from Wiktionary, Creative Commons Attribution/Share-Alike License
- n. One of the largest land animals to ever walk the earth; an apatosaurus.
from the GNU version of the Collaborative International Dictionary of English
- n. A genus of large sauropod American dinosaurs of the jurassic era, or an individual of that genus. A length of sixty feet is believed to have been attained by these reptiles. The genus is also called Apatosaurus, and individuals of the genus are also called brontosaurs.
from The Century Dictionary and Cyclopedia
- n. A genus of huge fossil dinosaurian reptiles, notable for their small head and diminutive brain-cavity, the whole skull not exceeding some of the neck-bones in size. One species was about 50 feet long, and probably weighed 20 tons or more.
from WordNet 3.0 Copyright 2006 by Princeton University. All rights reserved.
- n. huge quadrupedal herbivorous dinosaur common in North America in the late Jurassic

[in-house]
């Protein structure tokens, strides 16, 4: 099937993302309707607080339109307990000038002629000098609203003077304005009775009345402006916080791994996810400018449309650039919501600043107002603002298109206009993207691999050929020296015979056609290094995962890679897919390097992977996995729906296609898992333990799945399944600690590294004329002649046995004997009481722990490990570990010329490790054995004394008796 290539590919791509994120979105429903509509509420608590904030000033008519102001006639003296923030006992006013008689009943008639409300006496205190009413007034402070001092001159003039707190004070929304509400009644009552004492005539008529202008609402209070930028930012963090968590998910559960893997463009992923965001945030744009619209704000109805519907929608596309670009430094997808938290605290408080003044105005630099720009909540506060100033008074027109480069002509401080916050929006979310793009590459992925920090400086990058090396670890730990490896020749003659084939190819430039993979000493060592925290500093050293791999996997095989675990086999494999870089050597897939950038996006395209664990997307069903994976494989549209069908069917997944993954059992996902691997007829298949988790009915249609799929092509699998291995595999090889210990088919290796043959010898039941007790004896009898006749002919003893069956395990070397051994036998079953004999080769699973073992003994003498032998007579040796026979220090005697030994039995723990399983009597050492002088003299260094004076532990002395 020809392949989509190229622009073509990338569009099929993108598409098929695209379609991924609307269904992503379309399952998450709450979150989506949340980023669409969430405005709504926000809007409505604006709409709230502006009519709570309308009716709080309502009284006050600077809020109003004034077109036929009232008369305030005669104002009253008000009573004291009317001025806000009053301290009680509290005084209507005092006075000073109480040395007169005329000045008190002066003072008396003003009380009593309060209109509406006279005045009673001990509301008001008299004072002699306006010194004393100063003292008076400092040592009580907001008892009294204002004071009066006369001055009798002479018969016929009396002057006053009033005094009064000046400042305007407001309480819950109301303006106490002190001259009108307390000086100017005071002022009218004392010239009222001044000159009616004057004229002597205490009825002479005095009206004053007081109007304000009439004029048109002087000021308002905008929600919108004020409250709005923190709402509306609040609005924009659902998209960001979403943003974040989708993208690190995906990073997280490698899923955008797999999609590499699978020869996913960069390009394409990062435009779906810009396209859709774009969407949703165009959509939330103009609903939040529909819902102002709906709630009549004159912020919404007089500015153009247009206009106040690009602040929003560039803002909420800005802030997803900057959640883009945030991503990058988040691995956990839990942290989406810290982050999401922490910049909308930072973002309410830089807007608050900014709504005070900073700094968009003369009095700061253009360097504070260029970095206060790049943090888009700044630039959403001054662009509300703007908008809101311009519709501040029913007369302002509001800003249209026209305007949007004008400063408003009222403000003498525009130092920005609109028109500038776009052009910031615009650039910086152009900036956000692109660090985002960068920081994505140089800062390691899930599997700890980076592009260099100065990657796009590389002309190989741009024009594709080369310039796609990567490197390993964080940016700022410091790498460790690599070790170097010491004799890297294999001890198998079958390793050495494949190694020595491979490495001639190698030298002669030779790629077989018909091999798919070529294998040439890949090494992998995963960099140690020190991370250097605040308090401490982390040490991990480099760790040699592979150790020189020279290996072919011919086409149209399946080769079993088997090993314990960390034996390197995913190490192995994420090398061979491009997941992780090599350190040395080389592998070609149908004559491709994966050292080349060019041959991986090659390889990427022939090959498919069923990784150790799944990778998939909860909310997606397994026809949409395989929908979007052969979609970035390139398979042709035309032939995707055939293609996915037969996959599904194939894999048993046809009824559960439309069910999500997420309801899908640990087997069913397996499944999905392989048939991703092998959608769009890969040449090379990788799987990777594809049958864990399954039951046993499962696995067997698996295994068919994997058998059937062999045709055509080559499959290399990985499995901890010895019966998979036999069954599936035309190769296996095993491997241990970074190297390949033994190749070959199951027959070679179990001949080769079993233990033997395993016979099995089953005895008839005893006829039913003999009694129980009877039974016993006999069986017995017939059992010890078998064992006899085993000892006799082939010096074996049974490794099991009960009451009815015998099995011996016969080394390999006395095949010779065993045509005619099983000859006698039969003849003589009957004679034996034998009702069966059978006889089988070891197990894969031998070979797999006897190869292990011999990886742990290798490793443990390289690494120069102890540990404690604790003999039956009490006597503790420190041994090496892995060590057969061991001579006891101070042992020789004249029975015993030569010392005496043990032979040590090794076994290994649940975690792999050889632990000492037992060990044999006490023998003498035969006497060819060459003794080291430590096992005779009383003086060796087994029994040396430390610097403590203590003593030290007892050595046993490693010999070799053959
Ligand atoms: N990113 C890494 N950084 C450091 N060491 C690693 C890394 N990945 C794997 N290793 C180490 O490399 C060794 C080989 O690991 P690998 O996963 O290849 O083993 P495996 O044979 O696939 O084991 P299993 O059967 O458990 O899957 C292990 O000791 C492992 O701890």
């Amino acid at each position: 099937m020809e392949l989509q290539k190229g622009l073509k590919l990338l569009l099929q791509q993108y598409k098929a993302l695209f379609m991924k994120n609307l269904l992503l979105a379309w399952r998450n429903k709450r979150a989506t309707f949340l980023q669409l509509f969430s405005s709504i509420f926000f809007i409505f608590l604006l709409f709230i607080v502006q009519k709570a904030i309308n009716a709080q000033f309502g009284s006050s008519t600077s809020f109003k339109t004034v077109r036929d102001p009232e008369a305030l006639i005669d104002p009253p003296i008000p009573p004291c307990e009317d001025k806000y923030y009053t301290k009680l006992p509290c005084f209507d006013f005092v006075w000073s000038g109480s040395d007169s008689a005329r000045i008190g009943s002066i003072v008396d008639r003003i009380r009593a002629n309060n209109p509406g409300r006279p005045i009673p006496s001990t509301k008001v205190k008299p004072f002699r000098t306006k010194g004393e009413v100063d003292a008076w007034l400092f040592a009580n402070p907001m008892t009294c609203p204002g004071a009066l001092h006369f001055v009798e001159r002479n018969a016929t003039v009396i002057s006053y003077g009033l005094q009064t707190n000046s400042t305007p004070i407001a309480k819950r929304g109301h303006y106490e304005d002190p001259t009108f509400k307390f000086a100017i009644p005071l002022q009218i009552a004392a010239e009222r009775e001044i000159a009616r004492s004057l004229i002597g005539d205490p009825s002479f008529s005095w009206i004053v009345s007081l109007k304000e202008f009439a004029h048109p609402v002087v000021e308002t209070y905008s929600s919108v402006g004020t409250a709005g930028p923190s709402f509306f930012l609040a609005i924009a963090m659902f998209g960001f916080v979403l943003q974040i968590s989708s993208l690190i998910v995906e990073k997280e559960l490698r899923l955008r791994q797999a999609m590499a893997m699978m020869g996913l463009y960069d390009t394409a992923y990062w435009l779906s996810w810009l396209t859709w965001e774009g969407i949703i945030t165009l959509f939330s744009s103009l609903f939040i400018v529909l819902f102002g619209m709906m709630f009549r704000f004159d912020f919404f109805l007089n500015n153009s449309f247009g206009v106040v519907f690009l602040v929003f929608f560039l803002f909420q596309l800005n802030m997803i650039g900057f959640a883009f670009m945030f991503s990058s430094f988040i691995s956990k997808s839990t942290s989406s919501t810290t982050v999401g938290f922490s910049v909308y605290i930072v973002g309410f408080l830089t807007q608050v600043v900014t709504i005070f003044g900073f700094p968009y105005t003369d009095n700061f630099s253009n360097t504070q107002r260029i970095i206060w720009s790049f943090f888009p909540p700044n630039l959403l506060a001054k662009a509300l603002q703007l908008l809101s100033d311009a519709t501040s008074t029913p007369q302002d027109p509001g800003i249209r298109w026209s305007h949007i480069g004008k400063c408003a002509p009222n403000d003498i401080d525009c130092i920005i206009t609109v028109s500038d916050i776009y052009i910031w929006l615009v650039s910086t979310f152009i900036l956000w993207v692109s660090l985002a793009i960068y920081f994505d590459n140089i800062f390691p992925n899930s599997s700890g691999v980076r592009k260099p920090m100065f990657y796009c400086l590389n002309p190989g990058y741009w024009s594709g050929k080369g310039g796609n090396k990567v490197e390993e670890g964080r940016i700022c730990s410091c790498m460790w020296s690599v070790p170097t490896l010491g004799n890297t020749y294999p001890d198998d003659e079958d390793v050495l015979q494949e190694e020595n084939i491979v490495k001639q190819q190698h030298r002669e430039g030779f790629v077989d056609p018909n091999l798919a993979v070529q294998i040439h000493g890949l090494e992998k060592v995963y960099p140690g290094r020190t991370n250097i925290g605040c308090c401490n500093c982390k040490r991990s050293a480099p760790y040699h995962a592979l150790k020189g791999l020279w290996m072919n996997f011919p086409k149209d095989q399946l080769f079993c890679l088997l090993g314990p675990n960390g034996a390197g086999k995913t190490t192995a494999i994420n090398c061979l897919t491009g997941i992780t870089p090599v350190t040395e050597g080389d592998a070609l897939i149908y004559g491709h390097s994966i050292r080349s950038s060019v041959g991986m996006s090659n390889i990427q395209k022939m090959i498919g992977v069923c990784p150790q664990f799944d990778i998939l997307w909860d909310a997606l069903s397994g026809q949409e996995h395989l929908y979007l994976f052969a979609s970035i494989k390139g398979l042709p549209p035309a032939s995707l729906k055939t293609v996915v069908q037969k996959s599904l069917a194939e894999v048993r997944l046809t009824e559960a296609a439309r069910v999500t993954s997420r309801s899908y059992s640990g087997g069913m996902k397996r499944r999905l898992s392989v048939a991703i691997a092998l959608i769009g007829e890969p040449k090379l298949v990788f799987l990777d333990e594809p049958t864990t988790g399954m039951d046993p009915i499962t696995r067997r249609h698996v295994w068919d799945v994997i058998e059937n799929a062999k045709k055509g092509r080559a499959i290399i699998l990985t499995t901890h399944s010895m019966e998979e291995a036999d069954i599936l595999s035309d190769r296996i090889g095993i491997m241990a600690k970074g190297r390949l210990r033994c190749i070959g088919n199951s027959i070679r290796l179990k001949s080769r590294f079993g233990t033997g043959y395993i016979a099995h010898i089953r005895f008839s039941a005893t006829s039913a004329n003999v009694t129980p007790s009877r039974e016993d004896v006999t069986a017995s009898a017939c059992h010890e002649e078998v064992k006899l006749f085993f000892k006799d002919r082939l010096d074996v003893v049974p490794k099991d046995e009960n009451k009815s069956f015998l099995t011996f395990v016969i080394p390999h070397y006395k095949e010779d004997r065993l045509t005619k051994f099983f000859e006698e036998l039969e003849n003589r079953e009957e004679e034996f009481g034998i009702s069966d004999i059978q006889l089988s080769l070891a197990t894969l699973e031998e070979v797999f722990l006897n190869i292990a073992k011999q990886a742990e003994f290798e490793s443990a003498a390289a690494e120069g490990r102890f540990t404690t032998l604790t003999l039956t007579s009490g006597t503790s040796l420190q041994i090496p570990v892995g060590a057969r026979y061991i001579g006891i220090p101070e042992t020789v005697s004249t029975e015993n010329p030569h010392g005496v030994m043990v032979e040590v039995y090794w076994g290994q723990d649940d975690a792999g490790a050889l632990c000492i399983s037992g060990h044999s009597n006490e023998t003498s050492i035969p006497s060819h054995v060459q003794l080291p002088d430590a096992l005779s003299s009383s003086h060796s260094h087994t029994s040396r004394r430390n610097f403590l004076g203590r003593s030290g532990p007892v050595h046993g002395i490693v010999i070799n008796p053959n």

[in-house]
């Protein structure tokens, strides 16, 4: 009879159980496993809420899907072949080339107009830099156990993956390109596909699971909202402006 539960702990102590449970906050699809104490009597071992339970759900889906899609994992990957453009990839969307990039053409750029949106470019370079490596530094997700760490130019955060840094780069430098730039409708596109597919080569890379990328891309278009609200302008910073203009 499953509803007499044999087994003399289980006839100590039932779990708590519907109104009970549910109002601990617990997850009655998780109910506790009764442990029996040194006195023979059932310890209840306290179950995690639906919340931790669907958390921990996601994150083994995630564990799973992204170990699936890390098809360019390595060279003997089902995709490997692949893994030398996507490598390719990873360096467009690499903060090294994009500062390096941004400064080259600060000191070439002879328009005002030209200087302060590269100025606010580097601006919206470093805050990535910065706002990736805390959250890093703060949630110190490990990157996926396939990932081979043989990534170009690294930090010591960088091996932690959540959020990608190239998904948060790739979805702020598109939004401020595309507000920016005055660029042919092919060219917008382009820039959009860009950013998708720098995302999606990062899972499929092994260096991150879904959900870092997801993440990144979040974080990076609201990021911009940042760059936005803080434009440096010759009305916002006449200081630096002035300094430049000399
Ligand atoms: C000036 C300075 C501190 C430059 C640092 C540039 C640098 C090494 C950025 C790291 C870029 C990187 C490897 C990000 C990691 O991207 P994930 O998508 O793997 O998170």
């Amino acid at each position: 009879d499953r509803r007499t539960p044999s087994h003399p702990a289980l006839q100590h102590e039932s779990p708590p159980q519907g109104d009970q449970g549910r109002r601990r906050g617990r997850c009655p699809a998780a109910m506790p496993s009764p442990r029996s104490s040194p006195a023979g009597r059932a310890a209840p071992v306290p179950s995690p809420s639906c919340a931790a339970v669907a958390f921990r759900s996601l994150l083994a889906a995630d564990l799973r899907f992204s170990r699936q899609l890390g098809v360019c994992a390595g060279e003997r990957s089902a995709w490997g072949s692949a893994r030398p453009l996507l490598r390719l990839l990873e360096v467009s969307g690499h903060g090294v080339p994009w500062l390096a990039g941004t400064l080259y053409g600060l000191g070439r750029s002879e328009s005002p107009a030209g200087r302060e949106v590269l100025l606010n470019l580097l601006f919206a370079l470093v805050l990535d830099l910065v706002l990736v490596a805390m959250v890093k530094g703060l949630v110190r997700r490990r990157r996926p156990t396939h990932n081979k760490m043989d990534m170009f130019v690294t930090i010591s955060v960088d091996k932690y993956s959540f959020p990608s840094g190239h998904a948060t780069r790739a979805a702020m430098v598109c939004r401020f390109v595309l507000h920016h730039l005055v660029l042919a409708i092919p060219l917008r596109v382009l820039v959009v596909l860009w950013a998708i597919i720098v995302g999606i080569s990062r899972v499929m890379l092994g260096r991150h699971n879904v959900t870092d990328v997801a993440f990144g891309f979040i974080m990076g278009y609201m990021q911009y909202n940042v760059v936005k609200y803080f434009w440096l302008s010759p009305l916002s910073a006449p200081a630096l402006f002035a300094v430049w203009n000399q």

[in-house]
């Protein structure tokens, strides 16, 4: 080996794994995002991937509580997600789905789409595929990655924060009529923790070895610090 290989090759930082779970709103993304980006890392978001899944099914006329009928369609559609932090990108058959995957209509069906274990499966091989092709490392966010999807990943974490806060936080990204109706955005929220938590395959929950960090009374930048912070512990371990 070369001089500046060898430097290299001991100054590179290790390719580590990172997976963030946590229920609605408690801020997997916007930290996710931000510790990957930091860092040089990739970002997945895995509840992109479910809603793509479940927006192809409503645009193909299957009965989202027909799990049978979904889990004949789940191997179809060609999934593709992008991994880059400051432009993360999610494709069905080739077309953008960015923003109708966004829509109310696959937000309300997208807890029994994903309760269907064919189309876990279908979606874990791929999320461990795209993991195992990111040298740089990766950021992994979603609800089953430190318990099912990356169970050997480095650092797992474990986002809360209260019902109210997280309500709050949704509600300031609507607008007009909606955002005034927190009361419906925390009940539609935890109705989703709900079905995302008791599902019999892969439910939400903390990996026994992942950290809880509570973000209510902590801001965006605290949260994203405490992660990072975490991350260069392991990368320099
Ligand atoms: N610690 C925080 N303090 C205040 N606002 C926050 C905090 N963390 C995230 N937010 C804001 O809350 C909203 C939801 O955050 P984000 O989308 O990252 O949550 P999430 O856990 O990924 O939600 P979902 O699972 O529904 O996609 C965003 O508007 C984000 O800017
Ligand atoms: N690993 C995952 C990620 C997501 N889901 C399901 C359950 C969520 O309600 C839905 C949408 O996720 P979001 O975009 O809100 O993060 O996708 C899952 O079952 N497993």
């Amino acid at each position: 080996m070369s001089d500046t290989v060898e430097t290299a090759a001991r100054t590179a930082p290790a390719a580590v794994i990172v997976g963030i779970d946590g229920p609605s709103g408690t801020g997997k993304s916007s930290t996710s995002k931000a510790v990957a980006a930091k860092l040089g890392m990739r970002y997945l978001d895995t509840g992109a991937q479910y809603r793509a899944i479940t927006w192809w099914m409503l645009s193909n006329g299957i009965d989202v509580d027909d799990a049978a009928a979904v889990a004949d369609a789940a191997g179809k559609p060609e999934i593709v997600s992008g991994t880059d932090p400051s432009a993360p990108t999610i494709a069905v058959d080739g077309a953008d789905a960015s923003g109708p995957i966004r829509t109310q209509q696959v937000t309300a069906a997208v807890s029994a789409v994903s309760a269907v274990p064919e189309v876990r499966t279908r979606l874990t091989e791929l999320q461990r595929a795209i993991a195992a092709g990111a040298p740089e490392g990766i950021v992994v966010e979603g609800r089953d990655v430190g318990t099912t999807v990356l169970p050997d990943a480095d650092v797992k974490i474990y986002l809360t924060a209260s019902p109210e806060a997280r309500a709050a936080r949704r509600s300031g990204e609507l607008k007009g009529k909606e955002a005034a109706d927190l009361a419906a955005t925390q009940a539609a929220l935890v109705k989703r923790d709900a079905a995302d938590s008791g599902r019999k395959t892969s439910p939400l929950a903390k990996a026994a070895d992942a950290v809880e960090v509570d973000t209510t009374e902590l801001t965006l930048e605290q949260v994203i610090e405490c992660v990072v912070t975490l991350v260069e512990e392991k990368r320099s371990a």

The name brontosaurus is not correct as the animal formerly called that turned out to be actually an apatosaurus with the head of a camarasaurus.
I grew up thinking the brontosaurus was a major player.
The sauropods include many of the best known prehistoric animals, such as diplodocus and apatosaurus – the dinosaur formerly known as brontosaurus.
The brontosaurus is the lone survivor of a "Pre-History Trail" opened at the Murray Avenue museum in 1967.
Re: The large dinosaurs identified as "brontosaurus" on Page 12:
The character who identified the "brontosaurus" was a WWII pilot.
I even also know that paleontologists (folks who study dinosaurs) decided that a dinosaur that was once called a brontosaurus (a very nice name) shouldn’t be called brontosaurus anymore, and changed it to apatosaurus (a kind of ugly name).
They patiently explained that a brontosaurus is a quite enormous dinosaur who lives in forests, not in people’s houses.
I did find the "brontosaurus" beef ribs I was looking for - and even better, they were part of a reasonably-priced dinner for two that ended up feeding us for not just two, but four meals.
Now scientifically obsolete ( "brontosaurus" is now called "apatosaurus," for example), the old trail has been abandoned for several years.